Valtteri Bottas airs ‘only worry’ over F1 2026 rules after FIA reveal new-look cars

Jamie Woodhouse
A close-up shot of Valtteri Bottas in the Monaco paddock

Sauber's Valtteri Bottas.

While Valtteri Bottas mostly likes what he sees after the FIA revealed the overhauled regulations for 2026, he has his concerns when it comes to performance.

On the eve of the Canadian Grand Prix, the hotly-anticipated F1 2026 regulations were released by the FIA, with huge changes on the horizon as the FIA works to its ‘nimble car’ concept.

Valtteri Bottas has ‘overall performance and downforce’ question mark

The lighter, shorter and narrower cars from 2026, which will be 30 kilograms lighter, will utilise active aerodynamics and an all-new ‘Manual Override Mode’ will take over from DRS as the overtaking aid among the changes.

F1 2026 will also see the introduction of new power units, featuring an equal split between electrical power and the internal combustion engine running on fully sustainable fuels.

It is an overhaul which Bottas looks upon positively, though he is wary of the “overall performance and downforce” having heard that grip levels will be significantly reduced compared to the current challengers.

“A new era of regulations is always exciting, brings opportunities to different teams. It’s nice to see a change,” he said.

“I do like that the cars are slightly smaller. Obviously, it’s a small step. But I think it’s in the right direction. Same thing with the weight. It’s a good one.

“I still haven’t in the simulator tried the new power unit settings let’s say, so I can’t really give much on that, but if it’s more total power and a bit more freedom on the energy usage in terms of the the race tactics, I think that’s positive. So for now, I don’t see any red flags.

“I would say that the only worry I have is overall performance and the downforce level. I’ve heard some rumours that it is quite a lot less grip overall, which I don’t know how much it’s going to be and I think that’s what we’re going to figure out.”

More details on the F1 2026 regulations

👉 The five key takeaways from the FIA’s major 2026 regulations overhaul

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Appearing in the presentation of the F1 2026 regulations, the FIA’s single-seater techincal director Jan Monchaux confirmed that there will be “less downforce” with these challengers, as he explained their plan to generate a closer field and more overtaking action.

He said: “The decision was made a year or so ago – a bit less than a year – to go for what is called a nimble car, so a slightly smaller car, less downforce but with a big focus on less drag.

“The DRS in itself on the rear wing will not be used to allow or facilitate overtaking anymore.

“It will be used by default on every straight by every car to just drop your drag level on the straight, because this comes along with some strong benefits for us and energy consumption but also having a higher top speed allows you to recover more when you are braking on another straight.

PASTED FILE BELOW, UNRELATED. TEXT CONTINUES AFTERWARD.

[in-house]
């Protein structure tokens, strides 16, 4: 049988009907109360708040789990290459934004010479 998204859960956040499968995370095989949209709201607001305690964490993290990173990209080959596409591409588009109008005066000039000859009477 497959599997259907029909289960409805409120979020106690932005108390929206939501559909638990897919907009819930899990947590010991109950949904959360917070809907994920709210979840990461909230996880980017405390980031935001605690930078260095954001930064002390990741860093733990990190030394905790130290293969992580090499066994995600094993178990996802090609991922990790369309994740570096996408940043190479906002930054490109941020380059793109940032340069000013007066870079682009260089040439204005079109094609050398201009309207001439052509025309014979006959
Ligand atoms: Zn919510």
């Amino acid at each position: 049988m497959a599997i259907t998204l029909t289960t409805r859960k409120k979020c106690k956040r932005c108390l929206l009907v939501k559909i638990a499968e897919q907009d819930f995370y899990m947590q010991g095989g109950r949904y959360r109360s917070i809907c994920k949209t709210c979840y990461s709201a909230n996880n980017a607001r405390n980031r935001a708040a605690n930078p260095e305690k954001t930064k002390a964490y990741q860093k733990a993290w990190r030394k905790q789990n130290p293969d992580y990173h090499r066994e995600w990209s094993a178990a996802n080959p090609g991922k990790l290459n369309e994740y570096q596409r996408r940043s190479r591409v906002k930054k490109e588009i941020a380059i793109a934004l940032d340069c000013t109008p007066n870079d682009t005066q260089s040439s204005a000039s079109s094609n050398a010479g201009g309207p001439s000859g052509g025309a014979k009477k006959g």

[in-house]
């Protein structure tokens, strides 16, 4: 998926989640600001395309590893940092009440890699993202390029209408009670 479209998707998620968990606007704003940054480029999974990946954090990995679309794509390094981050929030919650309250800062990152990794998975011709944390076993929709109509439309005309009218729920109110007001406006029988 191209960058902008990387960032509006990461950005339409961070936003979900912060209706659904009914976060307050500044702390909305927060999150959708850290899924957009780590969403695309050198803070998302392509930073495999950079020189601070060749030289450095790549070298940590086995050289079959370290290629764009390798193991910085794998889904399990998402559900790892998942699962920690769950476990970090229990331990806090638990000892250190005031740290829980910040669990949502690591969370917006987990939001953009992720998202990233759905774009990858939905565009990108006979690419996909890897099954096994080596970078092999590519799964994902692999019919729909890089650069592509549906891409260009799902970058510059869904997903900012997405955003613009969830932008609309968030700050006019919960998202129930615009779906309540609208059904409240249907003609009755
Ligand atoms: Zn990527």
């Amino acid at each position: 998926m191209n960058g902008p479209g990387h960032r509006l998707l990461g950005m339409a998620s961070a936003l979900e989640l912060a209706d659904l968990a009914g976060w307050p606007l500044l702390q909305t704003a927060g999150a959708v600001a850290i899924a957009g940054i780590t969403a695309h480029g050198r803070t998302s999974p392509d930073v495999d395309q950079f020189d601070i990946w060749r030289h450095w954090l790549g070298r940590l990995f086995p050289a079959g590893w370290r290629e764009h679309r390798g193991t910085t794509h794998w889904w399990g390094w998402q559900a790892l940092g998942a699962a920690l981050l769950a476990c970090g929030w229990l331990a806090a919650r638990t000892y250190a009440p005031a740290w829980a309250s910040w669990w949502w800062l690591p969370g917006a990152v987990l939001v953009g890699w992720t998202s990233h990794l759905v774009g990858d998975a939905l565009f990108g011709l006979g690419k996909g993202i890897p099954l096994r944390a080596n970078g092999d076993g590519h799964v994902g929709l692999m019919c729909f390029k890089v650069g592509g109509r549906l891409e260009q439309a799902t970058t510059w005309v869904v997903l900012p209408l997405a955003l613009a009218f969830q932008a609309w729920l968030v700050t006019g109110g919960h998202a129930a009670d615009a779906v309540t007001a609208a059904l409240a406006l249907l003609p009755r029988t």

“Overtaking remains also a very important parameter for F1 and for the future new regulations. It’s going to be tackled in two manners.

“The first one is continue to have a aero concept for the car which reduces the losses generated by a car which is negatively impacting the following car, because to be able to overtake you need to be close to the car ahead of you.

“And if you can’t follow in a corner because it’s generating so much dirty air that your car gets unstable and you need to pull away, then the moment you are on the straight you need to recover all that loss.

“So it’s very important for us that you can reasonably follow another car in a cornering situation and to do that we need to make sure from the aero concept – the amount of dirty air being generated – is not impacting too much the following car. That’s number one.

“So you enter the straight, a car is fairly close to the other, to help the overtaking – since now both cars will have the rear wing open and front wing flap open – we are going to allow the car behind to deploy more ERS for a given portion of time during that precise lap.

“So right now with the DRS, you are behind the car and within a second it ticks a box and you are allowed to open your DRS on a straight line.

“This will not be the case anymore [but] logic will be the same.

“I’m close enough to another car, I am given an extra amount of energy for one lap, which I can deploy the way I want.

“The extra amount of energy is defined and that will give a boost of energy to eventually give the following car a chance to overtake by the end of the straight.”

However, Bottas does not currently see the competitiveness of the grid as an issue, arguing that making some tracks more overtaking-friendly is an issue that still needs “high focus”.

“I mean, I think the field is very close,” he said, “I think the races are interesting, so I don’t think that’s an issue.

“I think some tracks overtaking is so difficult, but that’s something that needs to be high focus still, but at least from what I’ve seen, there should be a bit more action.”

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